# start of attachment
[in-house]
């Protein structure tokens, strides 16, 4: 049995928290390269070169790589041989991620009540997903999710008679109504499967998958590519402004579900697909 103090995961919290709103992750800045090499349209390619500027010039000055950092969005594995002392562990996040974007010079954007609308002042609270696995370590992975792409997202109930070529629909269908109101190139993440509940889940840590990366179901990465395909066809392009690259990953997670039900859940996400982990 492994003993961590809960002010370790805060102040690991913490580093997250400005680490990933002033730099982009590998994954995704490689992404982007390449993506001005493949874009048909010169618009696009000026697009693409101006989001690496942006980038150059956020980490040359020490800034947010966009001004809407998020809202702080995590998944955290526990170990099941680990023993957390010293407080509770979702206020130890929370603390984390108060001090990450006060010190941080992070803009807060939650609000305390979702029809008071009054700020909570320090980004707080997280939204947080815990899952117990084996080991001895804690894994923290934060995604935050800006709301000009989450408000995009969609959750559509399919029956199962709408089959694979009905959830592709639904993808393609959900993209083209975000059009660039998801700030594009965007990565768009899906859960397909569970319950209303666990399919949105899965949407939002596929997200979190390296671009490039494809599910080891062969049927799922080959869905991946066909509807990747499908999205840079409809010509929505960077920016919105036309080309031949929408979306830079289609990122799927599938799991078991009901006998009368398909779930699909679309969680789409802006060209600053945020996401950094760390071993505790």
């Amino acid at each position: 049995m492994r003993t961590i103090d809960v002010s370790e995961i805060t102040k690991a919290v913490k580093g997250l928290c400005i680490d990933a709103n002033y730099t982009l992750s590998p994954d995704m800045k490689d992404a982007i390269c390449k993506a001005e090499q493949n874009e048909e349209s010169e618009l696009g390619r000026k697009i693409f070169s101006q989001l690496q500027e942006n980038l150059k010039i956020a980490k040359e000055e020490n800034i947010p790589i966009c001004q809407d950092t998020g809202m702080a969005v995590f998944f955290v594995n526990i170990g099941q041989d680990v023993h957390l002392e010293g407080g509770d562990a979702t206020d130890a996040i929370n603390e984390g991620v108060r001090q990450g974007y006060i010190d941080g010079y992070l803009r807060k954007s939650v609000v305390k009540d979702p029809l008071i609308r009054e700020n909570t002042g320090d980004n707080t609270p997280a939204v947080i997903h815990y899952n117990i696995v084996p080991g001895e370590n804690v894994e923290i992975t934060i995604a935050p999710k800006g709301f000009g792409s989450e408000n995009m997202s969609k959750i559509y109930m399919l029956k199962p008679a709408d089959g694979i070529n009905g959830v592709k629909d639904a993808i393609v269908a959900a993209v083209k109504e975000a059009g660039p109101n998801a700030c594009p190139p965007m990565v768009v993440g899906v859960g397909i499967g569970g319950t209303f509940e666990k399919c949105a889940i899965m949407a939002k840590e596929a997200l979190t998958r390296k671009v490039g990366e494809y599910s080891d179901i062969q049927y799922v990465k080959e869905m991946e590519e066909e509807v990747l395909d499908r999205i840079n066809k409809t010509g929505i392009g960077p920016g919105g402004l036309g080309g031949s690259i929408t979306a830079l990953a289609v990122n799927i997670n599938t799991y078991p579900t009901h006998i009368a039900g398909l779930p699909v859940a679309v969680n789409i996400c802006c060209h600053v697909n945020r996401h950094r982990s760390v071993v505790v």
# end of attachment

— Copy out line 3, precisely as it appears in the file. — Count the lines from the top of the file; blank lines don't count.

């Amino acid at each position: 049995m492994r003993t961590i103090d809960v002010s370790e995961i805060t102040k690991a919290v913490k580093g997250l928290c400005i680490d990933a709103n002033y730099t982009l992750s590998p994954d995704m800045k490689d992404a982007i390269c390449k993506a001005e090499q493949n874009e048909e349209s010169e618009l696009g390619r000026k697009i693409f070169s101006q989001l690496q500027e942006n980038l150059k010039i956020a980490k040359e000055e020490n800034i947010p790589i966009c001004q809407d950092t998020g809202m702080a969005v995590f998944f955290v594995n526990i170990g099941q041989d680990v023993h957390l002392e010293g407080g509770d562990a979702t206020d130890a996040i929370n603390e984390g991620v108060r001090q990450g974007y006060i010190d941080g010079y992070l803009r807060k954007s939650v609000v305390k009540d979702p029809l008071i609308r009054e700020n909570t002042g320090d980004n707080t609270p997280a939204v947080i997903h815990y899952n117990i696995v084996p080991g001895e370590n804690v894994e923290i992975t934060i995604a935050p999710k800006g709301f000009g792409s989450e408000n995009m997202s969609k959750i559509y109930m399919l029956k199962p008679a709408d089959g694979i070529n009905g959830v592709k629909d639904a993808i393609v269908a959900a993209v083209k109504e975000a059009g660039p109101n998801a700030c594009p190139p965007m990565v768009v993440g899906v859960g397909i499967g569970g319950t209303f509940e666990k399919c949105a889940i899965m949407a939002k840590e596929a997200l979190t998958r390296k671009v490039g990366e494809y599910s080891d179901i062969q049927y799922v990465k080959e869905m991946e590519e066909e509807v990747l395909d499908r999205i840079n066809k409809t010509g929505i392009g960077p920016g919105g402004l036309g080309g031949s690259i929408t979306a830079l990953a289609v990122n799927i997670n599938t799991y078991p579900t009901h006998i009368a039900g398909l779930p699909v859940a679309v969680n789409i996400c802006c060209h600053v697909n945020r996401h950094r982990s760390v071993v505790v």